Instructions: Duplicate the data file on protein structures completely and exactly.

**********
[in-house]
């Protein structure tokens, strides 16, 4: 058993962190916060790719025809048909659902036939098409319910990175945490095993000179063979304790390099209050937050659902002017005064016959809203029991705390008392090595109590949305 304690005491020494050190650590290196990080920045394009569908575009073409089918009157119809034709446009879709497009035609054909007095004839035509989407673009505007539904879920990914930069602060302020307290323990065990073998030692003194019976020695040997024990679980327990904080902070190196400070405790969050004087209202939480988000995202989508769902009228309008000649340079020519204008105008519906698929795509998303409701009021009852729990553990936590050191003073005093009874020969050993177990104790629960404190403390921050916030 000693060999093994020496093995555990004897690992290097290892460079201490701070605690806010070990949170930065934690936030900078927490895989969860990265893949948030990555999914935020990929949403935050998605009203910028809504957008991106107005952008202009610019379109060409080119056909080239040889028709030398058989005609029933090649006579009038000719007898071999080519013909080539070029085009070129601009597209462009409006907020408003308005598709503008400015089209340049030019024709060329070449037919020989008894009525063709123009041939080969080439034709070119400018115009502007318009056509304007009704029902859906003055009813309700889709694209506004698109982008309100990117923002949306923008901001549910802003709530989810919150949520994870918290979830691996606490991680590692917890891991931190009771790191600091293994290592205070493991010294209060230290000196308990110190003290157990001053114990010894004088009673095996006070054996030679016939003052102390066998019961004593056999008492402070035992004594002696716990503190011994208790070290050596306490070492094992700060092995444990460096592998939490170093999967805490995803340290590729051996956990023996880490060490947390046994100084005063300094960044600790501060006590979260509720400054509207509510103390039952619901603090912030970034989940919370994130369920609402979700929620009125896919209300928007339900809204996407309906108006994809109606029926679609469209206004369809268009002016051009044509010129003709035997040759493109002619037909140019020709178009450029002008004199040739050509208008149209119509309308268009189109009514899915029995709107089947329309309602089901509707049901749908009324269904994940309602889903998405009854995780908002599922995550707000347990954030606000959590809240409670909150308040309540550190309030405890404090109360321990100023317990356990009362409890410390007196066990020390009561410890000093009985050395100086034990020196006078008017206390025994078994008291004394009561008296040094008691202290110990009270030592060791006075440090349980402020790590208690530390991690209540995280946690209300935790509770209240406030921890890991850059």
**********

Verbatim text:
[in-house]
């Protein structure tokens, strides 16, 4: 058993962190916060790719025809048909659902036939098409319910990175945490095993000179063979304790390099209050937050659902002017005064016959809203029991705390008392090595109590949305 304690005491020494050190650590290196990080920045394009569908575009073409089918009157119809034709446009879709497009035609054909007095004839035509989407673009505007539904879920990914930069602060302020307290323990065990073998030692003194019976020695040997024990679980327990904080902070190196400070405790969050004087209202939480988000995202989508769902009228309008000649340079020519204008105008519906698929795509998303409701009021009852729990553990936590050191003073005093009874020969050993177990104790629960404190403390921050916030 000693060999093994020496093995555990004897690992290097290892460079201490701070605690806010070990949170930065934690936030900078927490895989969860990265893949948030990555999914935020990929949403935050998605009203910028809504957008991106107005952008202009610019379109060409080119056909080239040889028709030398058989005609029933090649006579009038000719007898071999080519013909080539070029085009070129601009597209462009409006907020408003308005598709503008400015089209340049030019024709060329070449037919020989008894009525063709123009041939080969080439034709070119400018115009502007318009056509304007009704029902859906003055009813309700889709694209506004698109982008309100990117923002949306923008901001549910802003709530989810919150949520994870918290979830691996606490991680590692917890891991931190009771790191600091293994290592205070493991010294209060230290000196308990110190003290157990001053114990010894004088009673095996006070054996030679016939003052102390066998019961004593056999008492402070035992004594002696716990503190011994208790070290050596306490070492094992700060092995444990460096592998939490170093999967805490995803340290590729051996956990023996880490060490947390046994100084005063300094960044600790501060006590979260509720400054509207509510103390039952619901603090912030970034989940919370994130369920609402979700929620009125896919209300928007339900809204996407309906108006994809109606029926679609469209206004369809268009002016051009044509010129003709035997040759493109002619037909140019020709178009450029002008004199040739050509208008149209119509309308268009189109009514899915029995709107089947329309309602089901509707049901749908009324269904994940309602889903998405009854995780908002599922995550707000347990954030606000959590809240409670909150308040309540550190309030405890404090109360321990100023317990356990009362409890410390007196066990020390009561410890000093009985050395100086034990020196006078008017206390025994078994008291004394009561008296040094008691202290110990009270030592060791006075440090349980402020790590208690530390991690209540995280946690209300935790509770209240406030921890890991850059």